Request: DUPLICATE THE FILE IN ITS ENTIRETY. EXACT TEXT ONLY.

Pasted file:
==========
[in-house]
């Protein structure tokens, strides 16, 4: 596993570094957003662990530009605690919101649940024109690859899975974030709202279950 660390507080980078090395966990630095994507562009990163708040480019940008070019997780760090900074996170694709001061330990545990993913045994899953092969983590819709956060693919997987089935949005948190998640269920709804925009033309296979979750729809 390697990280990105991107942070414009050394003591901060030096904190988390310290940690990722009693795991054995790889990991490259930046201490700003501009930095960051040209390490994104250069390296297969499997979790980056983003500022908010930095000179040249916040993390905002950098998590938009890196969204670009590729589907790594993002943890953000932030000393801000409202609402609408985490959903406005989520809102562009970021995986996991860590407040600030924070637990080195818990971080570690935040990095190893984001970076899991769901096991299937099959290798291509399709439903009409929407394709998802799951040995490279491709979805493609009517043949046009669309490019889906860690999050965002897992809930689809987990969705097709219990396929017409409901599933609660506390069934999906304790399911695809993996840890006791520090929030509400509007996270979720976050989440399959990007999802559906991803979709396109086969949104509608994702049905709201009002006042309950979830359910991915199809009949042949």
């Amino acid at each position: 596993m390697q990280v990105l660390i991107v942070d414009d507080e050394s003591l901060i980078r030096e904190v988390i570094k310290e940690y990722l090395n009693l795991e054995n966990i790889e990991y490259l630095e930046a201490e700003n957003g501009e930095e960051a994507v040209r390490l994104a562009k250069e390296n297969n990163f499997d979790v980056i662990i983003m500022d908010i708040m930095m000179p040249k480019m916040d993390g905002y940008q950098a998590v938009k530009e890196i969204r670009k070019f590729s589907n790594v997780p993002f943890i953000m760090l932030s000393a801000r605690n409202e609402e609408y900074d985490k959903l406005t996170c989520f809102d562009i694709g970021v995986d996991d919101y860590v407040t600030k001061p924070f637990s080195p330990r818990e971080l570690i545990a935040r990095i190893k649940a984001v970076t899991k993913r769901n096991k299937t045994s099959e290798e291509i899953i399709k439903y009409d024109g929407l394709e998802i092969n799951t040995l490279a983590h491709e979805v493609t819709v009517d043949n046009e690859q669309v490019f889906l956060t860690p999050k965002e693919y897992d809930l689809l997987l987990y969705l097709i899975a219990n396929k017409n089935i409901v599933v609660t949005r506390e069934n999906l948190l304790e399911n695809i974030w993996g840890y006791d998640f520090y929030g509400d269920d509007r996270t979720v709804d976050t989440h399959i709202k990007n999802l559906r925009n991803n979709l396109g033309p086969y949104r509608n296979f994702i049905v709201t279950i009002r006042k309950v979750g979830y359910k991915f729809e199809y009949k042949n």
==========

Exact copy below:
[in-house]
């Protein structure tokens, strides 16, 4: 596993570094957003662990530009605690919101649940024109690859899975974030709202279950 660390507080980078090395966990630095994507562009990163708040480019940008070019997780760090900074996170694709001061330990545990993913045994899953092969983590819709956060693919997987089935949005948190998640269920709804925009033309296979979750729809 390697990280990105991107942070414009050394003591901060030096904190988390310290940690990722009693795991054995790889990991490259930046201490700003501009930095960051040209390490994104250069390296297969499997979790980056983003500022908010930095000179040249916040993390905002950098998590938009890196969204670009590729589907790594993002943890953000932030000393801000409202609402609408985490959903406005989520809102562009970021995986996991860590407040600030924070637990080195818990971080570690935040990095190893984001970076899991769901096991299937099959290798291509399709439903009409929407394709998802799951040995490279491709979805493609009517043949046009669309490019889906860690999050965002897992809930689809987990969705097709219990396929017409409901599933609660506390069934999906304790399911695809993996840890006791520090929030509400509007996270979720976050989440399959990007999802559906991803979709396109086969949104509608994702049905709201009002006042309950979830359910991915199809009949042949």
């Amino acid at each position: 596993m390697q990280v990105l660390i991107v942070d414009d507080e050394s003591l901060i980078r030096e904190v988390i570094k310290e940690y990722l090395n009693l795991e054995n966990i790889e990991y490259l630095e930046a201490e700003n957003g501009e930095e960051a994507v040209r390490l994104a562009k250069e390296n297969n990163f499997d979790v980056i662990i983003m500022d908010i708040m930095m000179p040249k480019m916040d993390g905002y940008q950098a998590v938009k530009e890196i969204r670009k070019f590729s589907n790594v997780p993002f943890i953000m760090l932030s000393a801000r605690n409202e609402e609408y900074d985490k959903l406005t996170c989520f809102d562009i694709g970021v995986d996991d919101y860590v407040t600030k001061p924070f637990s080195p330990r818990e971080l570690i545990a935040r990095i190893k649940a984001v970076t899991k993913r769901n096991k299937t045994s099959e290798e291509i899953i399709k439903y009409d024109g929407l394709e998802i092969n799951t040995l490279a983590h491709e979805v493609t819709v009517d043949n046009e690859q669309v490019f889906l956060t860690p999050k965002e693919y897992d809930l689809l997987l987990y969705l097709i899975a219990n396929k017409n089935i409901v599933v609660t949005r506390e069934n999906l948190l304790e399911n695809i974030w993996g840890y006791d998640f520090y929030g509400d269920d509007r996270t979720v709804d976050t989440h399959i709202k990007n999802l559906r925009n991803n979709l396109g033309p086969y949104r509608n296979f994702i049905v709201t279950i009002r006042k309950v979750g979830y359910k991915f729809e199809y009949k042949n």